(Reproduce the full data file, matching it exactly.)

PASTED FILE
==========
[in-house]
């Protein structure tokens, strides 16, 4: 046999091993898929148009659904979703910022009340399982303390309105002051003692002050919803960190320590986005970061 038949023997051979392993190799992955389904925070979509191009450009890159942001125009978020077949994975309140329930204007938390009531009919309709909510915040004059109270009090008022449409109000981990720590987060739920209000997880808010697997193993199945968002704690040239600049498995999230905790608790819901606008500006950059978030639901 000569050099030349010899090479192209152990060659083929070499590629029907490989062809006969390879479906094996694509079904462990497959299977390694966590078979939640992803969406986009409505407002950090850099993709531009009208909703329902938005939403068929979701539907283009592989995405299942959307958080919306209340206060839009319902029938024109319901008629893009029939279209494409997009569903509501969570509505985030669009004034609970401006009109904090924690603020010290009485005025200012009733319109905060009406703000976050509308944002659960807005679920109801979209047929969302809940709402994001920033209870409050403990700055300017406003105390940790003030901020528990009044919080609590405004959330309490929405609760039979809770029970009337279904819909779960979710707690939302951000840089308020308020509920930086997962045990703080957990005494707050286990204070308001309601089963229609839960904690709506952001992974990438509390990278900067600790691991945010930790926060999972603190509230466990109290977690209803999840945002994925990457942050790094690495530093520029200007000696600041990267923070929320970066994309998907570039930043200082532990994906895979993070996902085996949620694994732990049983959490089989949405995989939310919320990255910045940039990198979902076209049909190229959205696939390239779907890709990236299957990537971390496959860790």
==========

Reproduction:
[in-house]
């Protein structure tokens, strides 16, 4: 046999091993898929148009659904979703910022009340399982303390309105002051003692002050919803960190320590986005970061 038949023997051979392993190799992955389904925070979509191009450009890159942001125009978020077949994975309140329930204007938390009531009919309709909510915040004059109270009090008022449409109000981990720590987060739920209000997880808010697997193993199945968002704690040239600049498995999230905790608790819901606008500006950059978030639901 000569050099030349010899090479192209152990060659083929070499590629029907490989062809006969390879479906094996694509079904462990497959299977390694966590078979939640992803969406986009409505407002950090850099993709531009009208909703329902938005939403068929979701539907283009592989995405299942959307958080919306209340206060839009319902029938024109319901008629893009029939279209494409997009569903509501969570509505985030669009004034609970401006009109904090924690603020010290009485005025200012009733319109905060009406703000976050509308944002659960807005679920109801979209047929969302809940709402994001920033209870409050403990700055300017406003105390940790003030901020528990009044919080609590405004959330309490929405609760039979809770029970009337279904819909779960979710707690939302951000840089308020308020509920930086997962045990703080957990005494707050286990204070308001309601089963229609839960904690709506952001992974990438509390990278900067600790691991945010930790926060999972603190509230466990109290977690209803999840945002994925990457942050790094690495530093520029200007000696600041990267923070929320970066994309998907570039930043200082532990994906895979993070996902085996949620694994732990049983959490089989949405995989939310919320990255910045940039990198979902076209049909190229959205696939390239779907890709990236299957990537971390496959860790």